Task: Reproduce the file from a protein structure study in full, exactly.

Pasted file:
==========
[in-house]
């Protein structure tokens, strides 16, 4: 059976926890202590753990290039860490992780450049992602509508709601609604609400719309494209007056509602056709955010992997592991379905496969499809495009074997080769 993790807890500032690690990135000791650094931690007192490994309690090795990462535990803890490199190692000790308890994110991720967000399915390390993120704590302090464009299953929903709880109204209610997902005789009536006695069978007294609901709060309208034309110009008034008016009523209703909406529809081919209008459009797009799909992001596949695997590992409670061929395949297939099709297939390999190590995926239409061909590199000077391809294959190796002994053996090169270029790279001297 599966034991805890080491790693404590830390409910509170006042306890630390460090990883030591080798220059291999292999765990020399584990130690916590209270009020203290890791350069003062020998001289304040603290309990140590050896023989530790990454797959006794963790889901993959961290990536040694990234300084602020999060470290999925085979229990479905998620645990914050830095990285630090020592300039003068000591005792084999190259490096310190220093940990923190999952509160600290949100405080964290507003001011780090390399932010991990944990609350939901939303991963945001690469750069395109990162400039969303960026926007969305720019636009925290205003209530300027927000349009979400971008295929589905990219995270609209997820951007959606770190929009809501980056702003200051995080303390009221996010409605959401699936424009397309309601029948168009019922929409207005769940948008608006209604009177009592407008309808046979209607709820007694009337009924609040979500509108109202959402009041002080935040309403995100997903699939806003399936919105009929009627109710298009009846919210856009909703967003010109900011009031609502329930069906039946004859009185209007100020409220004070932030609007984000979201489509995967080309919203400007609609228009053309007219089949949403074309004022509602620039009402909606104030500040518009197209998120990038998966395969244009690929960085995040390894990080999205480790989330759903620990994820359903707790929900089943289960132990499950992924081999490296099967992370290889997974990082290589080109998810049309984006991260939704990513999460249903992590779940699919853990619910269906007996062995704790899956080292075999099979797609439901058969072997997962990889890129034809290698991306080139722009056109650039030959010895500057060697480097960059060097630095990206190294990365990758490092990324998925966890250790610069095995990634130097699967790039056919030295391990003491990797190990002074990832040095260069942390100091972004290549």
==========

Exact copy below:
[in-house]
């Protein structure tokens, strides 16, 4: 059976926890202590753990290039860490992780450049992602509508709601609604609400719309494209007056509602056709955010992997592991379905496969499809495009074997080769 993790807890500032690690990135000791650094931690007192490994309690090795990462535990803890490199190692000790308890994110991720967000399915390390993120704590302090464009299953929903709880109204209610997902005789009536006695069978007294609901709060309208034309110009008034008016009523209703909406529809081919209008459009797009799909992001596949695997590992409670061929395949297939099709297939390999190590995926239409061909590199000077391809294959190796002994053996090169270029790279001297 599966034991805890080491790693404590830390409910509170006042306890630390460090990883030591080798220059291999292999765990020399584990130690916590209270009020203290890791350069003062020998001289304040603290309990140590050896023989530790990454797959006794963790889901993959961290990536040694990234300084602020999060470290999925085979229990479905998620645990914050830095990285630090020592300039003068000591005792084999190259490096310190220093940990923190999952509160600290949100405080964290507003001011780090390399932010991990944990609350939901939303991963945001690469750069395109990162400039969303960026926007969305720019636009925290205003209530300027927000349009979400971008295929589905990219995270609209997820951007959606770190929009809501980056702003200051995080303390009221996010409605959401699936424009397309309601029948168009019922929409207005769940948008608006209604009177009592407008309808046979209607709820007694009337009924609040979500509108109202959402009041002080935040309403995100997903699939806003399936919105009929009627109710298009009846919210856009909703967003010109900011009031609502329930069906039946004859009185209007100020409220004070932030609007984000979201489509995967080309919203400007609609228009053309007219089949949403074309004022509602620039009402909606104030500040518009197209998120990038998966395969244009690929960085995040390894990080999205480790989330759903620990994820359903707790929900089943289960132990499950992924081999490296099967992370290889997974990082290589080109998810049309984006991260939704990513999460249903992590779940699919853990619910269906007996062995704790899956080292075999099979797609439901058969072997997962990889890129034809290698991306080139722009056109650039030959010895500057060697480097960059060097630095990206190294990365990758490092990324998925966890250790610069095995990634130097699967790039056919030295391990003491990797190990002074990832040095260069942390100091972004290549």